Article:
Station Name: TATTENHALL

[Source: Paul Wright]

Date opened: 1.10.1872
Location: North side of Frog Lane
Company on opening: London & North Western Railway
Date closed to passengers: 16.9.1957
Date closed completely: 16.9.1957
Company on closing: British Railways (London Midland Region)
Present state: The station building survives as a private residence although it has been substantially altered and extended.
County: Cheshire
OS Grid Ref: SJ479586
Date of visit: 28.5.2006

Notes: Tattenhall Station was located on the LNWR’s line that ran from a junction on the Crewe to Chester line, approximately two miles to the north of Tattenhall Village, to the market town of Whitchurch. The line was opened by the LNWR on 1st October 1872 and it was 14 miles in length and built to main line standards with double track throughout. It was intended to provide competition to the GWR route between Chester and Shrewsbury and the LNWR hoped that it would attract the majority of the coal traffic from South Wales which was destined for the Mersey Docks in Birkenhead. Some coal traffic did use the line, especially that originating from the Abergavenny - Merthyr line which was also under LNWR control .However most of the coal traffic bound for Birkenhead came from the North Wales coal fields around Wrexham which was GWR or GCR territory, this did not use the Whitchurch - Waverton line

Freight traffic was always more important that passenger traffic. When the line opened, there was a passenger service between Chester and Hereford but this didn't last long and was soon replaced by a purely local service running between Whitchurch and Chester or Rhyl.

Tattenhall station opened on the same day as the line. It was provided with two platforms and a substantial two storey sandstone station building on the southbound (Whitchurch) platform. The building provided booking facilities, waiting rooms and a house for the station master. The overbridge acted as the station footbridge with steps down onto both

platforms. Connections were possible to Liverpool and the area became popular with many businessmen who commuted by train. The station master at Tattenhall during the late 19th century was well known for never letting a train depart if he could here a pony and trap approaching. 

Tattenhall would be one of the very few villages in England that could boast of two LNWR stations both on differing routes; however neither were conveniently near to the village itself. There were no goods facilities here, the yard at Tattenhall Road station on the main (Chester – Crewe) line serving the village despite its greater distance from it.

Passenger train services were mostly of a local nature running between Chester and Whitchurch. Connections were possible to Liverpool and the area became popular with many businessmen who commuted by train. In 1922 there were seven daily trains in each direction, by 1950 this was reduced to five daily trains with an additional service on Wednesdays running through to Shrewsbury. There was never a Sunday service.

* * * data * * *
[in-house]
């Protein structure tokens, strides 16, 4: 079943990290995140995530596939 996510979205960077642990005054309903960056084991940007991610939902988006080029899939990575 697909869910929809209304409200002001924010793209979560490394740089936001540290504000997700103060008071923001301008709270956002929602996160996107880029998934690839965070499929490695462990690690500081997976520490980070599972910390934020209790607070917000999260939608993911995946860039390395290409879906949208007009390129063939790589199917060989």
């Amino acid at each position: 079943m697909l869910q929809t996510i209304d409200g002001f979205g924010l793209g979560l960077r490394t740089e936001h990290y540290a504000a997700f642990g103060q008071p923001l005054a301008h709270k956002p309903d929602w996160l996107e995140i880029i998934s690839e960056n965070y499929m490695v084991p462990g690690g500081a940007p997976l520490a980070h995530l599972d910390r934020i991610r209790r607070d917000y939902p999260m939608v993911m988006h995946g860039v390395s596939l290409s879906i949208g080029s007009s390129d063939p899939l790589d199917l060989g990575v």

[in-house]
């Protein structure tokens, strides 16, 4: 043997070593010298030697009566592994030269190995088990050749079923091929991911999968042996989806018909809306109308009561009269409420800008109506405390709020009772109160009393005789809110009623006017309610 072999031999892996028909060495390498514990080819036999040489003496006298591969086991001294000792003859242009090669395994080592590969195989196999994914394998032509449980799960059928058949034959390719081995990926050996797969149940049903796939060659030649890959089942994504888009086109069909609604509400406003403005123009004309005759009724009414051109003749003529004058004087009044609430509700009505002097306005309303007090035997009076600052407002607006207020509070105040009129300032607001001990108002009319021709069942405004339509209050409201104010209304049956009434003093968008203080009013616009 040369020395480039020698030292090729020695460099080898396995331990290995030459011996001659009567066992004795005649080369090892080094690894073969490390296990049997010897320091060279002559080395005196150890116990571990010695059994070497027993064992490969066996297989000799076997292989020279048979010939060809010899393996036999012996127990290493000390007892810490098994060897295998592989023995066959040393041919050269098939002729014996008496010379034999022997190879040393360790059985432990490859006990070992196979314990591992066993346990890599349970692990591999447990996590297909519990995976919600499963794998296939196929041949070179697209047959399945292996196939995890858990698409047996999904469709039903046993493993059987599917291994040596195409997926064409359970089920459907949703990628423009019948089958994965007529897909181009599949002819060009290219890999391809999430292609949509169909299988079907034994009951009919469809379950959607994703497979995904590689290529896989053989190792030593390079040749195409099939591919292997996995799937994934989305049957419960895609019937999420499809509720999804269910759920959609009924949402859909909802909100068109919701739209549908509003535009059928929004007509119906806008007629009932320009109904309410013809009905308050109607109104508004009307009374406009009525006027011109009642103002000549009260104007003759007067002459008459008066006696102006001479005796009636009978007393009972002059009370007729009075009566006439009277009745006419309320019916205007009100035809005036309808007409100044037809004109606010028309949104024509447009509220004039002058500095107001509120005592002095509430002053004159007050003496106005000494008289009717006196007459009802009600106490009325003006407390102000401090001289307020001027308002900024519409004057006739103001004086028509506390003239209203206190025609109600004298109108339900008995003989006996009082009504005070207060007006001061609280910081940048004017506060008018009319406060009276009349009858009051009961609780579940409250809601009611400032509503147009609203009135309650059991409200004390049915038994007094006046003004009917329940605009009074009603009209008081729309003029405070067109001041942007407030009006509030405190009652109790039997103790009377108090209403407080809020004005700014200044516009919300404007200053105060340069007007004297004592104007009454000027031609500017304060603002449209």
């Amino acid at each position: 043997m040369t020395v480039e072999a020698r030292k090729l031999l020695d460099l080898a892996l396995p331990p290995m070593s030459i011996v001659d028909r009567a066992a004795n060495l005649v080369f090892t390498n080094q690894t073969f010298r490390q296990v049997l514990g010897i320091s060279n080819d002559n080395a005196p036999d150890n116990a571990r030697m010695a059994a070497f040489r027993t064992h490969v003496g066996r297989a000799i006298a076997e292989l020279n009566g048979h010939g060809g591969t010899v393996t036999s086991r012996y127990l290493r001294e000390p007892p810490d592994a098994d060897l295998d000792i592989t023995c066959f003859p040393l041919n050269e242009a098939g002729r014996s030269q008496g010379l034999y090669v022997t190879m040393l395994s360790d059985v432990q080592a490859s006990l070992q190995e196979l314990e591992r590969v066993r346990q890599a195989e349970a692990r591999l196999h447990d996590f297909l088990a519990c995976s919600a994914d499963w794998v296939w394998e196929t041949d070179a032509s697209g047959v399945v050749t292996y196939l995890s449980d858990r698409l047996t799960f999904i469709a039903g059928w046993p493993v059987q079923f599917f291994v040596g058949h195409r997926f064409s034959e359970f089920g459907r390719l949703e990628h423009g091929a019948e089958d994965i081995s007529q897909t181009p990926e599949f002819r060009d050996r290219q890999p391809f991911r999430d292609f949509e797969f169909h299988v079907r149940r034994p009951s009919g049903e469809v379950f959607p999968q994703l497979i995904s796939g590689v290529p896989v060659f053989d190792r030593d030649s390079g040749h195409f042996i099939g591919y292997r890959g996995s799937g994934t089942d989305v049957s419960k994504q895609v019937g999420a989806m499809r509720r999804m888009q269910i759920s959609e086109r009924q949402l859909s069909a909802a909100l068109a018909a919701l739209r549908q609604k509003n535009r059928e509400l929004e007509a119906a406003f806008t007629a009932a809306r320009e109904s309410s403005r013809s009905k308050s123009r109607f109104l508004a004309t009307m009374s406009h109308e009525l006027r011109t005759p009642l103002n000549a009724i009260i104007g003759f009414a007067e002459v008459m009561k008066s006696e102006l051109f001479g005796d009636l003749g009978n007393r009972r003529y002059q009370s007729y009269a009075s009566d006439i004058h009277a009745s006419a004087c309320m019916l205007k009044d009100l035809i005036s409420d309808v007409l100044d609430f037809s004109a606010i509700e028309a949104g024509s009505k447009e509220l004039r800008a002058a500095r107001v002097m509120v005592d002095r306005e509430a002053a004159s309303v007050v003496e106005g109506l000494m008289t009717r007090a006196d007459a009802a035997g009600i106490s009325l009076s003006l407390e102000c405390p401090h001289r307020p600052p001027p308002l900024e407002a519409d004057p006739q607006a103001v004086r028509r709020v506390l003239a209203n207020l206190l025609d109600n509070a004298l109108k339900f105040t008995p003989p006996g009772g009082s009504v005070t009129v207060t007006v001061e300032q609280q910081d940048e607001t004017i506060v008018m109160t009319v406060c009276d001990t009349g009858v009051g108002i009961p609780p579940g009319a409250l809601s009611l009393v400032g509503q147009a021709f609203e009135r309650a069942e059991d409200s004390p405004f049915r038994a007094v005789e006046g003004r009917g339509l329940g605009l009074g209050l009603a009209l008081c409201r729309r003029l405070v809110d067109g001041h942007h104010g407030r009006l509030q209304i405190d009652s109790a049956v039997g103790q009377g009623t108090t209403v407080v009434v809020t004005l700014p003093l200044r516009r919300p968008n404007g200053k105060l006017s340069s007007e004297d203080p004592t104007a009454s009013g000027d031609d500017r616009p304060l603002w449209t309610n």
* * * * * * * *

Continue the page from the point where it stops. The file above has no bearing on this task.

Coal traffic from South Wales formed the bulk of early freight workings, probably passing over the branch at night en route for Birkenhead. Apart from competition from the GWR route from the Wrexham coalfield, there was also stiff competition from coastal shipping from the 1890’s and this traffic declined after the First World War.

The area through which the line passed is quite rural and because of this passenger numbers were never very large and never reached expectations although it did help Tattenhall's popularity as a commuter centre for nearby Chester. The branch declined rapidly after WW2 with more and more commuters abandoning railways in favour of more convenient road transport
while an ever increasing amount of goods traffic switched over from cars to lorries. Passenger services were withdrawn from all the stations on the line on the 16th September 1957, although the line remained open for freight traffic which continued to use the line mainly as a corridor, latterly with oil trains from the Stanlow refinery on the joint Hooton – Helsby line accessing the West Midlands without the need to use the GWR route over Gresford Bank. The last freight was an oil train from Stanlow to Rowley Regis in January 1963 but local goods traffic continued until 4th November 1963 with both Broxton and Malpas remaining open. The track was lifted in c.1965.

Tattenhall village had another station situated on the Chester to Crewe line to the north of the village. This station was until 1957 called Tattenhall Road. When Tattenhall closed it was renamed as simply Tattenhall. It in turn closed in 1966. The station building at Tattenhall still stands today as a private residence although it has been extended. the adjoining ticket
office and waiting room were demolished before the present owner bought the station in 2002..

Additional source: London & North Western Railway Society Journal September 2004 and Backtrack magazine March 2007, thanks to Tony Robinson for sending his text from these journals. Further reading: Down the Line by RM Bevan - A nostalgic journey along the old branch railway from Waverton (Chester) to Whitchurch, CC Publishing. Tickets from Michael Stewart

To see other stations on the Waverton - Whitchurch line click on the station name: Whitchurch, Grindley Brook Halt, Malpas, Broxton & Waverton

Tattenhall Station looking north
Reproduced with permission from 'Down The Line - A nostalgic journey along the old branch railway from Waverton to Whitchurch', by R.M.Bevan (

Tattenhall Station looking north in April 1978
hoto by Alan Young

Looking north towards Tattenhall Station in October 2005
Photo by Rick Skateboard from his Fotopic web site

Tattenhall Station looking north in May 2006
hoto by Paul Wright

Click on thumbnail to enlarge




[Source: Nick Catford]

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